Will e-cigarettes help me quit smoking?

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Smoking is one of the worst things you can do to your body, but quitting the habit is easier said than done. E-cigarettes are often marketed as aids to quit smoking, but is that really true? Using e-cigarettes, also called vaping, is a fairly new practice, and, as such, not every claim has had time to be thoroughly tested. That said, one study has come back with results that should make you think again about vaping.

The science of e-cigs and smoking

Researchers out of the Memorial Sloan Kettering Cancer Center in New York City examined the smoking habits of over 1,000 cancer patients undergoing tobacco treatment programs at cancer facilities. The scientists, led by Dr. Jamie Ostroff, observed among those who smoked e-cigs, if the e-cigs help curb tobacco usage, and if e-cigarette smokers, also known as vapers, were more or less likely to smoke tobacco in the future.

The results, published in Cancer, the medical journal of the American Cancer Society, were that e-cigarette usage actually made subjects just as likely to smoke tobacco later on as were tobacco smokers. Here’s the breakdown:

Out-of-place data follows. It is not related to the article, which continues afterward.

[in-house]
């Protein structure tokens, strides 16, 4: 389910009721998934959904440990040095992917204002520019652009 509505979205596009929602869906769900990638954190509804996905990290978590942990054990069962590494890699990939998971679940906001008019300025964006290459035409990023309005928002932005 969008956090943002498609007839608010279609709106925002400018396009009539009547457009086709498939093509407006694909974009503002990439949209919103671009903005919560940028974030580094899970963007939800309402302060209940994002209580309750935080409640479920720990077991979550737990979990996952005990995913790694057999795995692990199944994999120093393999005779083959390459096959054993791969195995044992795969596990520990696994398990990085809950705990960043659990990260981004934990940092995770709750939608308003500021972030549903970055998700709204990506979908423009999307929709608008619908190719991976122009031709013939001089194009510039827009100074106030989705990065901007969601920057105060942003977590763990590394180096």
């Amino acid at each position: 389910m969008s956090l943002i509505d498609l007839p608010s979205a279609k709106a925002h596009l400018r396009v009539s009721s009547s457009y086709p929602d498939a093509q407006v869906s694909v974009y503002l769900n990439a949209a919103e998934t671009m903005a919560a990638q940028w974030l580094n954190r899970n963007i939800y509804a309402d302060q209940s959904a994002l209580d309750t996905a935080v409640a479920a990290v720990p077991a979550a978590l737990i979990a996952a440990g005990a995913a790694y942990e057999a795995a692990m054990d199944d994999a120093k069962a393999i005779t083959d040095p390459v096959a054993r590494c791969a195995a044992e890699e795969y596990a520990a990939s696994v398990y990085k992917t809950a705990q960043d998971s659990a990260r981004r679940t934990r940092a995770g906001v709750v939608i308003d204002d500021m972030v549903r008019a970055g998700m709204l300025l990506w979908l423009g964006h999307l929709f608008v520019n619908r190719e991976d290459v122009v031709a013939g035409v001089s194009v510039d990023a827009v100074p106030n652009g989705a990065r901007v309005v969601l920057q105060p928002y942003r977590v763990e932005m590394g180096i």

• When beginning their treatment, e-cigarette users were more dependent on nicotine than tobacco users.
  • E-cigarette users had tried to quit and failed more often.
  • They were also more likely to be diagnosed with head and neck or lung cancers.
  • When researchers performed follow-ups on participants, e-cigarette users were just as likely to be smoking as non-e-cig users.

That’s pretty damning evidence against the claim that e-cigarettes can help you quit smoking.

So how do I quit smoking?

Olumia Life wants you to optimize your health, and, if you smoke, that means quitting. Millions if not billions of dollars have already been used in trying to find the perfect answer, but the truth is that the same treatment may not have the same results. There are numerous factors to consider, and it is unlikely that a miracle drug or alternative will be found.

That said, the best advice is still what the American Cancer Society recommends. As quoted in the study, Dr. Ostroff says, “Oncologists should advise all smokers to quit smoking traditional combustible cigarettes, encourage use of FDA-approved cessation medications, refer patients for smoking cessation counseling, and provide education about the potential risks and lack of known benefits of long-term e-cigarette use.”

One way to help yourself quit a habit is to be ready to fulfill whatever vacuum in your life it may leave. Sunflower seeds and bubble gum, for example, have become just as ubiquitous in baseball dugouts as chewing tobacco used to be.

The Olumia Life plan helps you keep from falling into unhealthy habits by providing an array of viable alternatives. Whether this means eating more fish or going for a run, there are always choices available.

The customized Olumia Life regimen helps ensure you can start healthy habits while you quit your bad ones.

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